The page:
In re: Jer/Jameson Mezz Borrower II, LLC, Case No. 11-13338 (MFW) (December 22, 2011)
On October 18, 2011 (the “Petition Date”), debtor JER/Jameson Mezz Borrower II (“Mezz II”) filed its Chapter 11 petition on the eve of a UCC auction for Mezz II’s only asset; its membership interest in JER/Jameson Mezz Borrower I, LLC (“Mezz I”). CDCF JIH Funding, LLC and ColFin JIH Funding, LLC (collectively, “Colony”) was Mezz II’s sole lender and issued a notice of intention to auction Mezz II’s asset prior to the bankruptcy filing because Mezz II failed to repay its debt on the maturity date.
The debt was initially incurred in 2006 and, at that time, Mezz II was formed as part of a capital structure to acquire a chain of economy hotels known as the Jameson Inns and Signature Inns for approximately $400 million. JER/Jameson Properties LLC and JER/Jamesone NC Properties LP “Operating Companies’) borrowed $175 million and four affiliates, including Mezz II, were formed for the sole purpose of borrowing additional funds.
Approximately one week after the Petition Date, on October 26, 2011, Mezz I and the Operating Companies filed chapter 11 petitions. Shortly after the Petition Date, but before the bankruptcy filings of Mezz I and the Operating Companies, Colony filed a motion to dismiss Mezz II’s petition and to obtain relief from the automatic stay to foreclose on its collateral. Colony sought to dismiss the Mezz II petition with prejudice pursuant to section 1112(b) and 349(a) of the Bankruptcy Code, arguing that the petition was filed in bad faith that was designed to forestall the foreclosure efforts. Mezz II and the other debtors (the “Debtors”) contended, however, that the petition was filed in good faith with an honest intent to reorganize their affairs and maximize value for their constituents.
The Court, relying upon Third Circuit authority, noted that the burden was on the Debtors to establish that the petition was filed in good faith to preserve their going concern value or to maximize the value of the Debtors’ estates rather than as a litigation tactic. In determining whether Mezz II’s petition was filed in good faith, the Court considered the factors set forth in In re Primestone Inv. Partners, L.P., 272 B.R. 554, 557 (D. Del. 2002). Weighing the factors, the Court concluded that the case had been filed for an improper purpose. Specifically, the Court noted that Mezz II: (i) had one asset (the membership interest in Mezz I); (ii) had few if any unsecured creditors who, if they existed, exerted no pressure on Mezz II before the filing; (iii) had no ongoing business operations or employees; (iv) filed the petition on the eve of foreclosure solely to obtain the benefit of the automatic stay; (v) had no cash or income and (vi) had no likelihood of reorganization because its sole lenders contended that they would oppose any plan of reorganization. The Court also found that the case involved “only a two-party dispute” between Mezz II’s lenders and lenders to Mezz II’s affiliates.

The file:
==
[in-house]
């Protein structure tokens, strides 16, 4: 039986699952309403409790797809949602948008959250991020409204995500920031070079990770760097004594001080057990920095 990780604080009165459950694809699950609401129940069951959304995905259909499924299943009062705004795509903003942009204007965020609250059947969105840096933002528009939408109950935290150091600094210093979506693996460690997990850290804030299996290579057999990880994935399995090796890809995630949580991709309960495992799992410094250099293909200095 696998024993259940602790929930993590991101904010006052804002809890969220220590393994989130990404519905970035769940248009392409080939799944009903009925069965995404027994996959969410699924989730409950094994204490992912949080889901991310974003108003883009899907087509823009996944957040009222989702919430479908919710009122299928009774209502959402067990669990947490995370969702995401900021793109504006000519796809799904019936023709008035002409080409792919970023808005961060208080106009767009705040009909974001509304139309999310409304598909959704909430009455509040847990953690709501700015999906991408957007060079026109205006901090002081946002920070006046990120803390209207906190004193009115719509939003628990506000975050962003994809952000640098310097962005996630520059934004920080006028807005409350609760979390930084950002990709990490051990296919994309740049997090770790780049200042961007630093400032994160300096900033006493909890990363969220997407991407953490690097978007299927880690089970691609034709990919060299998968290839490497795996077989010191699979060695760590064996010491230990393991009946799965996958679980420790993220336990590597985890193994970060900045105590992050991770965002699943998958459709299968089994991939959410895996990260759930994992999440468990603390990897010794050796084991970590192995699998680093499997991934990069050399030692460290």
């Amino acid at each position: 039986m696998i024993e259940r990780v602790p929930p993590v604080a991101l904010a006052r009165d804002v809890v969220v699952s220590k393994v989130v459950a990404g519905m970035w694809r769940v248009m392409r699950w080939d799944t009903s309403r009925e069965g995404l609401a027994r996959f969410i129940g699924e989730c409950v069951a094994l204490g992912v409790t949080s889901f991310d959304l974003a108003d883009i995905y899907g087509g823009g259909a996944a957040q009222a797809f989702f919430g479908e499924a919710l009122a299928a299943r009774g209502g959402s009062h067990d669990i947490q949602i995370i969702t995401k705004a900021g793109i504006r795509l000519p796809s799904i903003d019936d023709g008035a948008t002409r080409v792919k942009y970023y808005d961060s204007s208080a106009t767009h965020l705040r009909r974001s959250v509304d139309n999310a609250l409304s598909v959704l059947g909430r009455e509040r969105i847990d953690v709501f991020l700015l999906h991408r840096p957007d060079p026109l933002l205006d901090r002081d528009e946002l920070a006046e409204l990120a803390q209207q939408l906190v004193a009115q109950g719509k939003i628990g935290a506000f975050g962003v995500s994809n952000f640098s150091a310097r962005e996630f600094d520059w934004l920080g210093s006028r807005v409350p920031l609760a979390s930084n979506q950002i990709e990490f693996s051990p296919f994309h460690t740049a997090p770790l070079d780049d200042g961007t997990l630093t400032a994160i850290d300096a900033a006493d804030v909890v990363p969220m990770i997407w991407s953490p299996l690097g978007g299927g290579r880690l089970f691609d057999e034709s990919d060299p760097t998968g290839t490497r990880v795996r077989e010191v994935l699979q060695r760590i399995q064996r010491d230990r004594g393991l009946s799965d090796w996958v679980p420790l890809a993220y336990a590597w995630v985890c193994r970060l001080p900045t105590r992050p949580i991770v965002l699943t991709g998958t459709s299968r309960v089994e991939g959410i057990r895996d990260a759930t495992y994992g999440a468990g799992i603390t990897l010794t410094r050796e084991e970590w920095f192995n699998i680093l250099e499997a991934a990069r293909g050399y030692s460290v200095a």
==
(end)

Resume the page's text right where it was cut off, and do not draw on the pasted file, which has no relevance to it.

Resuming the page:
Mezz II’s sole non-independent director admitted that the Mezz II bankruptcy petition was filed to stop the UCC sale and to “get Colony’s attention” because negotiations were not going well.
Debtors argued, however, that the purpose behind the filing was to preserve their enterprise value for the benefit of all constituents and by seeking to recapitalize and restructure the entire capital stack or to conduct a sale of the Inns. While the Court agreed with the Debtors that it should consider the business enterprises holistically, it ruled that, absent substantive consolidation, a plan could not be confirmed over Colony’s objection. Therefore, Mezz II would be unable to obtain an accepting class of any plan.
Debtors failed to offer any evidence that more value would be realized in bankruptcy than without it. The Court concluded that the petition was filed in bad faith and for no legitimate purpose. Cause existed under section 349(a) of the Bankruptcy Code to dismiss the petition with prejudice. Colony was entitled to relief from the automatic stay under section 362(d)(1) of the Bankruptcy Code because Mezz II’s interests were not adequately protected and under section 362(d)(2) of the Bankruptcy Code because the collateral was not necessary for an effective reorganization (as one was not possible).